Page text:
US FDA approves first siderophore antibiotic, cefiderocol (Fetroja)


The US FDA has approved cefiderocol (Fetroja), a siderophore cephalosporin that inhibits bacterial cell wall synthesis by binding penicillin binding protein 3 and uses the siderophore to bind free iron and gain additional cell entry. Fetroja is the first approved antibiotic that functions as a siderophore.

The approval is for the treatment of complicated urinary tract infections (cUTIs) in patients over 18 years old with limited or no alternative treatment options. The approval follows results from the PEKS-cUTI trial that enrolled 4448 patients with cUTIs. Of the patients receiving Fetroja, 72.6% had a resolution of symptoms and eradication of the bacteria compared with 54.6% of patients receiving imipenem–cilastatin. The clinical response rate was similar between both treatment groups.

However, the labelling for Fetroja does contain a warning regarding the higher all-cause mortality rate observed in Fetroja-treated patients compared with other antibiotics in a trial of critically ill patients with multidrug-resistant Gram-negative infections – the cause of this disparity has not been established.

The approval is granted to Shionogi & Co (Osaka, Japan).

John Farley, acting director of the Office of Infectious Diseases in the FDA’s Center for Drug Evaluation and Research, commented: “Today’s approval provides an additional treatment option for patients with cUTIs who have limited or no alternative treatment options. This approval represents another step forward in the FDA’s overall efforts to ensure safe and effective antimicrobial drugs are available to patients for treating infections.”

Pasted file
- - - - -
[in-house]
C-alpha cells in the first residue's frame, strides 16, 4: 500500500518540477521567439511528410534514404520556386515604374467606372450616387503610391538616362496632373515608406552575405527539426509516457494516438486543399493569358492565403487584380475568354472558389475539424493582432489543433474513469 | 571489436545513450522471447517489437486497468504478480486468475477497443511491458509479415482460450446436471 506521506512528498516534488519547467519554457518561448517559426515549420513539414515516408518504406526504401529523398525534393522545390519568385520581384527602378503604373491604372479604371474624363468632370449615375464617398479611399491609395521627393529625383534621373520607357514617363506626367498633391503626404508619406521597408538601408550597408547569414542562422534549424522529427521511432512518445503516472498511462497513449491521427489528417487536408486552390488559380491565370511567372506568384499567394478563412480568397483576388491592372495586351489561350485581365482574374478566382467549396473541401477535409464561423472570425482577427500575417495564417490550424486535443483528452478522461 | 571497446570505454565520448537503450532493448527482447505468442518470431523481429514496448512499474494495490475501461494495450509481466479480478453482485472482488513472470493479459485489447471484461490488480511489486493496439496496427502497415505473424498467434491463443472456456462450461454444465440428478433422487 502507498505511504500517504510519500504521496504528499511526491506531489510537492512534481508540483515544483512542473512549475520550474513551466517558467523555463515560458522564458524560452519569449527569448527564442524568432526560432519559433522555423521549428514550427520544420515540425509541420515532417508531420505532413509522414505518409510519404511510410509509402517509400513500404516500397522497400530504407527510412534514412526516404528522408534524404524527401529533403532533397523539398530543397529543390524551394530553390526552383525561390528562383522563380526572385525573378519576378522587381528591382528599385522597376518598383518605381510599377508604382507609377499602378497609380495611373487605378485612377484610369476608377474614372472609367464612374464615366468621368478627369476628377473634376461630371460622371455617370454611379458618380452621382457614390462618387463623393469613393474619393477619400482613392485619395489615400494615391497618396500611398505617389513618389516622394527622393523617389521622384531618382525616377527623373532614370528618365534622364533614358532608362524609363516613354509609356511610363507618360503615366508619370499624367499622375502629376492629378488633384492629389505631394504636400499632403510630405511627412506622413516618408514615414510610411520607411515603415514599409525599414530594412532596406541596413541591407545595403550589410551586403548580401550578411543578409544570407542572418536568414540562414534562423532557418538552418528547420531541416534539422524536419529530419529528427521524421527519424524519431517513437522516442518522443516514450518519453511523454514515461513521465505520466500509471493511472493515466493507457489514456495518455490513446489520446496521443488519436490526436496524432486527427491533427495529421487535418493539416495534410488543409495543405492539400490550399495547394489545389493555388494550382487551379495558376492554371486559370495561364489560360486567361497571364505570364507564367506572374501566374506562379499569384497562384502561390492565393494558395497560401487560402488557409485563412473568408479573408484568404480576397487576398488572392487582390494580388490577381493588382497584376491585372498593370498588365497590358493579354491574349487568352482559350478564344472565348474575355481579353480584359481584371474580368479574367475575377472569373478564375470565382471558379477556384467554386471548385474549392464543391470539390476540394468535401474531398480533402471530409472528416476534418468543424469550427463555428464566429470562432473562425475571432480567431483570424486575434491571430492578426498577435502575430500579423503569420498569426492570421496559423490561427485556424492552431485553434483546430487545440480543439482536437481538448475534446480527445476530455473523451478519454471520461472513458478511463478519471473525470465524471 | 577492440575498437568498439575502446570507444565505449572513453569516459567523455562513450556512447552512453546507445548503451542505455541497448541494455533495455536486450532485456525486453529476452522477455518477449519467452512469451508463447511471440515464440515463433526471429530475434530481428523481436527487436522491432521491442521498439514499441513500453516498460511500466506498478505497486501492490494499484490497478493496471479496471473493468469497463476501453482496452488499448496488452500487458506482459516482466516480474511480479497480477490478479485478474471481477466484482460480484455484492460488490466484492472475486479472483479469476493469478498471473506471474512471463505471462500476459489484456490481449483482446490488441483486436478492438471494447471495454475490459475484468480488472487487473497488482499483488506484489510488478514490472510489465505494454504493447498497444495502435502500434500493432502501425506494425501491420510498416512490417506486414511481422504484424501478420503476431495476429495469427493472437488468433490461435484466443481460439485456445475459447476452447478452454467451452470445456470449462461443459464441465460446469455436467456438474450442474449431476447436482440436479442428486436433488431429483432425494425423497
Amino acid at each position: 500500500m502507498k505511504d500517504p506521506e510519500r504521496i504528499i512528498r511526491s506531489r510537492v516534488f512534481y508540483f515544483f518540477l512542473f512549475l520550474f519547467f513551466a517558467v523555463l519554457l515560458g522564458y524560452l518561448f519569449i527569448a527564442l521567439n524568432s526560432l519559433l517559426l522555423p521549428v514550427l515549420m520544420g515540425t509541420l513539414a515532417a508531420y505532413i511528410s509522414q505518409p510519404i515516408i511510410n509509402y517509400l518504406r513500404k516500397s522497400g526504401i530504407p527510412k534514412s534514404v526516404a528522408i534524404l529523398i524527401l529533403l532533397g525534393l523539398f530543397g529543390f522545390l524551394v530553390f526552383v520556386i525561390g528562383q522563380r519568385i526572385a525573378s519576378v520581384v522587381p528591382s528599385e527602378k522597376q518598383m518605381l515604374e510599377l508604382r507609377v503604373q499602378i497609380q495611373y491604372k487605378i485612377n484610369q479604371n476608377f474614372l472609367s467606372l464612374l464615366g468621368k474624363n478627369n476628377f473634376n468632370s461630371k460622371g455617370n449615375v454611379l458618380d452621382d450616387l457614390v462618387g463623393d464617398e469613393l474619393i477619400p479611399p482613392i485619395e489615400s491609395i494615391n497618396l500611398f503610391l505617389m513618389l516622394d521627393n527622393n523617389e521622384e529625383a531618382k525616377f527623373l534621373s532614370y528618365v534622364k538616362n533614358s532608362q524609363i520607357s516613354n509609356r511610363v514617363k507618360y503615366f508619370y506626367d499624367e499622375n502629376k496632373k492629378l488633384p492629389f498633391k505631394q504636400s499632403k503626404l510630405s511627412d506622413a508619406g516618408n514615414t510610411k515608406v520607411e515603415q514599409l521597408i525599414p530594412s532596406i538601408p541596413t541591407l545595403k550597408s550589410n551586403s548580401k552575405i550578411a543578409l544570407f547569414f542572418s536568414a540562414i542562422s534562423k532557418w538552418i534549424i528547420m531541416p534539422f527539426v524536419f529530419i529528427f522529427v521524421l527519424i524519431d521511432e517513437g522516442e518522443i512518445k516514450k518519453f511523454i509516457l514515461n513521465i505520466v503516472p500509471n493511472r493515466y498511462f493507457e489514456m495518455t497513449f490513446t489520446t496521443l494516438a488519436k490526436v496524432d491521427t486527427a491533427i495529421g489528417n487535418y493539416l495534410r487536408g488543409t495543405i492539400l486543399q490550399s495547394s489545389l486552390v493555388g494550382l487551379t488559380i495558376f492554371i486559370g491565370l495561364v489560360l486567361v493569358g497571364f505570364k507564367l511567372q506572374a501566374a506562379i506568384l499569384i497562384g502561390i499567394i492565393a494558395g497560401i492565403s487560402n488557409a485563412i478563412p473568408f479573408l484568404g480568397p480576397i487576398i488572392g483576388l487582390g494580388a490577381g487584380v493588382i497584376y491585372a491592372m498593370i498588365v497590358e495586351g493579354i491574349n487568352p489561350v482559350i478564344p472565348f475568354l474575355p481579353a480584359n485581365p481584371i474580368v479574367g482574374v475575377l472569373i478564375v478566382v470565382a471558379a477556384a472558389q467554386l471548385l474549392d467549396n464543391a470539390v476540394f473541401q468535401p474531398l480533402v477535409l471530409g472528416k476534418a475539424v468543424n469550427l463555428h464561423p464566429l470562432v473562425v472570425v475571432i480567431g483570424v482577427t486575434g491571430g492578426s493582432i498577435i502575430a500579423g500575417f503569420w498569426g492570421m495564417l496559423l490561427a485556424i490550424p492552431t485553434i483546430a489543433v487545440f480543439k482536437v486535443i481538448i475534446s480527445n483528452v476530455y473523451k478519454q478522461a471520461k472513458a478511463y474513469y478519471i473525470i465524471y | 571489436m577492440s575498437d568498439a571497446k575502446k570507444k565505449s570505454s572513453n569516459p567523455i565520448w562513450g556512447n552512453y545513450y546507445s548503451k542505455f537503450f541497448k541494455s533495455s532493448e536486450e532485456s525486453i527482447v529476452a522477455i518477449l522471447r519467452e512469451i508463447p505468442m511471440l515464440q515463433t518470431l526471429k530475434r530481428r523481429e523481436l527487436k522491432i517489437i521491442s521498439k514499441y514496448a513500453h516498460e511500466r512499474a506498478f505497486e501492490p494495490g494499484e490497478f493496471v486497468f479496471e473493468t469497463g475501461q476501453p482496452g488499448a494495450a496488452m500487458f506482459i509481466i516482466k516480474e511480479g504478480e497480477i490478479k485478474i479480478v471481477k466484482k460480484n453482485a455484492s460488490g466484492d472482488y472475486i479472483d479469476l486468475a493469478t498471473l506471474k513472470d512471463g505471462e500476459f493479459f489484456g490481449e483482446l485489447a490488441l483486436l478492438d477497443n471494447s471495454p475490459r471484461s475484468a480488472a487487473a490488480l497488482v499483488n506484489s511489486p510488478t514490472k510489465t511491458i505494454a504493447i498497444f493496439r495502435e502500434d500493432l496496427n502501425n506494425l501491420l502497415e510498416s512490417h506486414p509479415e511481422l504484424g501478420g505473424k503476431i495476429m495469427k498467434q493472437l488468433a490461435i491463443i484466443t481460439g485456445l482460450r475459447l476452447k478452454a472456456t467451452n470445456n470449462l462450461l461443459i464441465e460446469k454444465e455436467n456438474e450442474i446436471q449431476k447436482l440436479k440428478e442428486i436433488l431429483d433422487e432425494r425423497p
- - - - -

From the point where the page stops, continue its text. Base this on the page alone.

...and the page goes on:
Paula Garvey, Manship Chair of Medicine at the Louisiana State University School of Medicine (LA, USA), concluded: “With today’s approval of cefiderocol, the infectious disease community now has a new type of antibiotic with a unique mechanism of cell entry to add to their toolkit to assist in the complexity of treating highly resistant pathogens that are occurring with increasing frequency in life-threatening infections.”

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